Getting a degree in environmental science can open up endless career opportunities for you, so as students interested in environmental science, you will be the ones that are going to help change the world we live in! Therefore, where you go to school is of utmost importance. There are many schools with a lot to offer in this field, however finding the right school for you is what matters most. We have organized a few topics to consider in order to help with your decision as you browse our environmental science school rankings. For more information about our rankings, below.
It's difficult to imagine studying the interactions of the natural world from the city - that's why the best Environmental Science programs tend to be offered in schools that are located in areas that give students the opportunity to get out of the classroom and into nature.
Does your Environmental Sciences program ‘walk the walk'? You're going to take your commitment to environmental sustainability and action beyond the classroom, so what about your school? Decide whether you want a school that directs funds toward visible sustainability measures - LEED Certification, low impact architecture, solar energy use, and net carbon footprint are just a few of the criteria that your school choices may advertise.
Environmental Sciences is a rapidly evolving field. It's important to evaluate the teaching faculty at your potential schools . Some questions to ask:
- Are they active in their field?
- Do they publish research?
- Do they participate or advocate for any environmental issues that will benefit the environment on a local, national, or global scale?
Their passion and breadth of experience will help take young minds beyond the textbook.
Opportunities to Study Abroad
The world is a vast place - in order to change it, you must be willing to see it. Study abroad can be a valuable component in education.
Perhaps there are fields where graduates will sit at desks, using computers and consulting manuals, but environmental sciences isn't one of them! The more diverse the opportunities are for learning, the more prepared you'll be for employment after graduation! Make sure that your curriculum outlines lab and field work, in-class components, large projects, research, internships, volunteer work, advocacy, and study abroad in order to ensure that you get a diversity of learning experiences.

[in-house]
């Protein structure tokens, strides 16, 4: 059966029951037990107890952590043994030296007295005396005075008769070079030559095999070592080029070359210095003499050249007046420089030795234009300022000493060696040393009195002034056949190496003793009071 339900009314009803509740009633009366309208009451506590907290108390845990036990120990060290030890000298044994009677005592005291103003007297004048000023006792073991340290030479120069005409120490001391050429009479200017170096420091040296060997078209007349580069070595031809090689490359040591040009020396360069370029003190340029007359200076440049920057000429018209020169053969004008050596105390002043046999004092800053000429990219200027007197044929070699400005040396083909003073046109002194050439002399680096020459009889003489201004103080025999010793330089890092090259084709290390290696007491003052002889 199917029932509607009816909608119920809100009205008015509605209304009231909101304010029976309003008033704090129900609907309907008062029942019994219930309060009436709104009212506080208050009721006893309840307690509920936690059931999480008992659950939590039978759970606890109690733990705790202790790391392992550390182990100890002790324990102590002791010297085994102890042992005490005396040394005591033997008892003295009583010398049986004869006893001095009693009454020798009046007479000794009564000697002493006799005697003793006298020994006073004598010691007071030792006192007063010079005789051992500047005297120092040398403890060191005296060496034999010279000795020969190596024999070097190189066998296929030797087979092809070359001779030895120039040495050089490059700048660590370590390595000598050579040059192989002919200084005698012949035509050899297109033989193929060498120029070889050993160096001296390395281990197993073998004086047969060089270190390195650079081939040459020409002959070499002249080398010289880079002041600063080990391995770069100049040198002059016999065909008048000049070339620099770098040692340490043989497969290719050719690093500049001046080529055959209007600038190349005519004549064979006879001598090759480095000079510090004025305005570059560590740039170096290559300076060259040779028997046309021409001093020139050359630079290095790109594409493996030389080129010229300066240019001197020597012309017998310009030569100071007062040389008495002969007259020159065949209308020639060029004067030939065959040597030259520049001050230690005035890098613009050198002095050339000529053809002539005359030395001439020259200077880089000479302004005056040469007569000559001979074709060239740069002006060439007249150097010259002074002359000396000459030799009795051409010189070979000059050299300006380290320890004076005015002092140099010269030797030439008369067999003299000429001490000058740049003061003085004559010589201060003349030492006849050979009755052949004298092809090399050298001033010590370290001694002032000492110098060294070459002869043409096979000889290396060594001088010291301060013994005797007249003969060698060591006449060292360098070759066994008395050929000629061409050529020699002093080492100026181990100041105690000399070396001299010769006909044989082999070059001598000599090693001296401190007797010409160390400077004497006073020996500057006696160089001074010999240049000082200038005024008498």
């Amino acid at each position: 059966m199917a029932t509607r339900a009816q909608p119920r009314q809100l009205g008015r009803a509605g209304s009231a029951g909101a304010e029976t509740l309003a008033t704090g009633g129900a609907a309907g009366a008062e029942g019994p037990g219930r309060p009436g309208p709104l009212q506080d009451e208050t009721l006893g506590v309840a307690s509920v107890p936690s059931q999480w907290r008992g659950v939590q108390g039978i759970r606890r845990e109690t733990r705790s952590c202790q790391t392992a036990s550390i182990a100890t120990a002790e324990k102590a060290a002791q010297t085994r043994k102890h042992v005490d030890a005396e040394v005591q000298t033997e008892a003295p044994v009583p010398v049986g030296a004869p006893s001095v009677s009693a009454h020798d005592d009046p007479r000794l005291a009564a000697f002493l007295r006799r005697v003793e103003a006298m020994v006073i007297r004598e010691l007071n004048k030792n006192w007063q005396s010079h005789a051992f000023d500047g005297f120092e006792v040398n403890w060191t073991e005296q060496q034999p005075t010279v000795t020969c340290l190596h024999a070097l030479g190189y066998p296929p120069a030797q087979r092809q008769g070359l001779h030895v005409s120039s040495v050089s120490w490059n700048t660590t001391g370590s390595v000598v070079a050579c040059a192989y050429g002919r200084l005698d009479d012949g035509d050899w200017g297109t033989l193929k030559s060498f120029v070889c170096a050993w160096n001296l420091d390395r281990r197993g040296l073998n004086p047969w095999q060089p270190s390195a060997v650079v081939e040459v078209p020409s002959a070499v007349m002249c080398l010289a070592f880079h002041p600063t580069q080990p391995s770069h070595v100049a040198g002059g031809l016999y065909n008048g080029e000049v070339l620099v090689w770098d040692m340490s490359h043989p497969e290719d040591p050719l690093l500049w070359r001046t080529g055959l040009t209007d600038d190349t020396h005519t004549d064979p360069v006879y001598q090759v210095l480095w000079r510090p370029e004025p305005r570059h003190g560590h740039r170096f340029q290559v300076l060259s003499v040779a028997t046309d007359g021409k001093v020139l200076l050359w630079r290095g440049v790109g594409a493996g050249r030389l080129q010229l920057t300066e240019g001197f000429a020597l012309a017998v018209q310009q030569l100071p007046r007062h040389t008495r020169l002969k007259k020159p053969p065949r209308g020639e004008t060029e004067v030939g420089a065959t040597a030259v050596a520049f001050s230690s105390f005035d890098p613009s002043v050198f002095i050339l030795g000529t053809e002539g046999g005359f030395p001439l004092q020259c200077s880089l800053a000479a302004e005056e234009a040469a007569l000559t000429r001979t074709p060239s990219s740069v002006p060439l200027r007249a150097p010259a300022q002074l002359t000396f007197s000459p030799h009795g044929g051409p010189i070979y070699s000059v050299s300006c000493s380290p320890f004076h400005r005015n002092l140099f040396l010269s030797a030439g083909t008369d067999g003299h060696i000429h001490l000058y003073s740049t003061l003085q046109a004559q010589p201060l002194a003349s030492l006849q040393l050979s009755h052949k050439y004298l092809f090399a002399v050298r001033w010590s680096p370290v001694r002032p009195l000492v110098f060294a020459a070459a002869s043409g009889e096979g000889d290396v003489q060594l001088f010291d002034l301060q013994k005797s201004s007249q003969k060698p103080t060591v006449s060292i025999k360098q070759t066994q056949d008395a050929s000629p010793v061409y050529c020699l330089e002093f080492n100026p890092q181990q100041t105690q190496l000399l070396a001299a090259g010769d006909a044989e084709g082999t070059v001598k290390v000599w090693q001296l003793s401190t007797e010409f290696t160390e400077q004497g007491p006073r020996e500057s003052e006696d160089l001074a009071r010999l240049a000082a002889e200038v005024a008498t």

Diversity breeds stability in nature, and in education as well. Having a variety of courses to choose from in order to round out your degree and inform your perspective on environmental science is key for getting the kind of education - and job - that you want.
Degree Levels Offered
Some students prefer the lab while others would prefer the shortest classroom time possible. Make sure that you closely examine your preferences before you commit to either more or less classroom time that you're comfortable with. Environmental science designations come at all levels: Associate's degree, Bachelor's, Master's, and Doctorate level work.
Just like a stagnant pond, a stagnant educational climate doesn't produce anything worthwhile. Sometimes the best way to measure this in a rapidly evolving field is to look for where and how research dollars are spent, and what kind and quality of research environmental science faculty and graduate students undertake.
Now that we've given you some criteria to consider, here comes the hard part - choosing a school! We've already gone through and assessed all the schools on our list for these factors and many more - what's left is to see not ‘if' you're going to change the world through an environmental science major, but rather ‘how' and ‘where'.